Alexis Sabine, USVI Senior Fisheries Biologist

Projects in the Field: Electronic Reporting for all! Catch Reporting in the US Caribbean

Raimundo Espinoza

Published June 19, 2019
  • Projects in the Field is a series of independently produced articles profiling work supported by NFWF’s Electronic Monitoring & Reporting Grant Program, and is meant to raise awareness and support for these important initiatives. As always, your questions and comments are welcome.

    “There’s an app for that” has almost become an everyday phrase in our technologically advanced times. In fisheries management, technology has also improved how our seafood catch is reported to local authorities. Traditional paper data collection for fisheries have proven inefficient. Paper surveys require significant staff resources to manually enter information into databases. Electronic logbooks have been around for many years, but not all fisheries, regions or countries use electronic reporting (ER) as the main means for catch reporting.

    The US Caribbean was one example. Since 2013, electronic reporting for the region has been piloted with varying success. Efforts to transition from paper reporting to ER have come and gone, but what has remained has been sector-wide support from both commercial fishermen and management agencies for the needed move to ER in the US Caribbean.

    Photo by Alexis Sabine

    In 2016, Shellcatch, a tech company that provides an integrated monitoring platform (software, hardware and IT support), was contracted to develop ER for Puerto Rico. In 2017, my organization, Conservación ConCiencia, identified an opportunity to expand those Puerto Rico ER efforts to the US Virgin Islands (USVI). At that time, paper-based reporting was the only method used to collect fisheries data for both local and federally regulated fisheries in the US Caribbean.

    With support from The Ocean Foundation, and in partnership with the USVI Department of Planning and Natural Resources (Division of Fish and Wildlife) as well as Puerto Rico’s Department of Natural and Environmental Resources, Conservación ConCiencia applied for and in 2017 was awarded a National Fish & Wildlife Foundation Electronic Monitoring and Reporting Program grant to expand the Shellcatch-developed ER platform to the USVI, and thus create a unified system that addresses jurisdictional needs of Puerto Rico, the USVI and NOAA fisheries in an effective and efficient way.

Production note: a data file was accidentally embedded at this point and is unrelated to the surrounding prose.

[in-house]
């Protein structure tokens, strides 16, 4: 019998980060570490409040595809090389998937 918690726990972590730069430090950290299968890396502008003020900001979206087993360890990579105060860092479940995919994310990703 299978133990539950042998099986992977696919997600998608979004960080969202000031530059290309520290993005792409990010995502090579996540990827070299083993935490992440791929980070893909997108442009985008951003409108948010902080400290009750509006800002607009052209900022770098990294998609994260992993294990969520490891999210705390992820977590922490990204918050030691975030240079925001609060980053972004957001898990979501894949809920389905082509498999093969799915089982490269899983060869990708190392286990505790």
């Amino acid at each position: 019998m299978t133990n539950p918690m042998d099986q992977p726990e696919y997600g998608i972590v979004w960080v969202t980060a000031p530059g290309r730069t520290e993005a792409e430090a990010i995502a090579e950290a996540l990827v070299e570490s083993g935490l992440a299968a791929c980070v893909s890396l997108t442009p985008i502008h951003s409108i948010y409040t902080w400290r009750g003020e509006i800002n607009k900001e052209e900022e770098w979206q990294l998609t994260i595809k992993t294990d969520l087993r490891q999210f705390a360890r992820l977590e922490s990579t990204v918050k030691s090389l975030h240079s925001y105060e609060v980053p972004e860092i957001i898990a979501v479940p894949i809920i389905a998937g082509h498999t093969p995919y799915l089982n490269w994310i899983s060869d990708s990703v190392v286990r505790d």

Currently, the ER transition funded by NFWF is creating and tailoring the mobile application to capture all the information and more that fishermen are accustomed to filling out on paper, in a way that is logical and straightforward. Our USVI ER coordinator is working with a small cohort of commercial fishermen, USVI’s Division of Fish and Wildlife’s Fisheries biologist in charge of fisheries data, and Shellcatch to beta-test the app. The next step is to finalize all the features and to roll out the ER system to the entire commercial fishing community.

    Photo by Alexis Sabine

    After the summer of 2019, a time when all USVI fishermen have to renew their licenses, the app will be ready to be tested by St. Thomas fishermen to submit electronic catch reports to the USVI’s Division of Fish and Wildlife. After that we will work to expand ER to the rest of the sector and to St. Croix and St. John. At that point we would enter the second phase of the project and for the next 18-24 months the focus will be on transitioning all into the bilingual (English and Spanish) US Caribbean ER system.

    While implementing electronic logbooks may not seem like a major advance, what we’re aiming for is to enable every fisherman—in every commercial fishery, targeting every species, employing every gear type—in the US Caribbean to report electronically to their jurisdiction.

    “The USVI Division of Fish and Wildlife is extremely excited about this project, which will modernize reporting by commercial fishers in the USVI and improve the efficiency, reliability, and timeliness of fisheries data collection in a manner that is highly supported by the fishing community” states Alexis Sabine, fisheries biologist for the USVI Division of Fish and Wildlife.

    Conservación ConCiencia is committed to working collaboratively with all stakeholders, and to demonstrating how the US Caribbean can become a guiding light for small-scale fisheries management in other regions, and around the globe.

    I welcome questions or suggestions from the broader network of EM/ER practitioners here at EMinfo. Please leave comments below or feel free to reach me directly at rai@conservacionconciencia.org.

 

Leave a Reply

 

Your email address will not be published. Required fields are marked *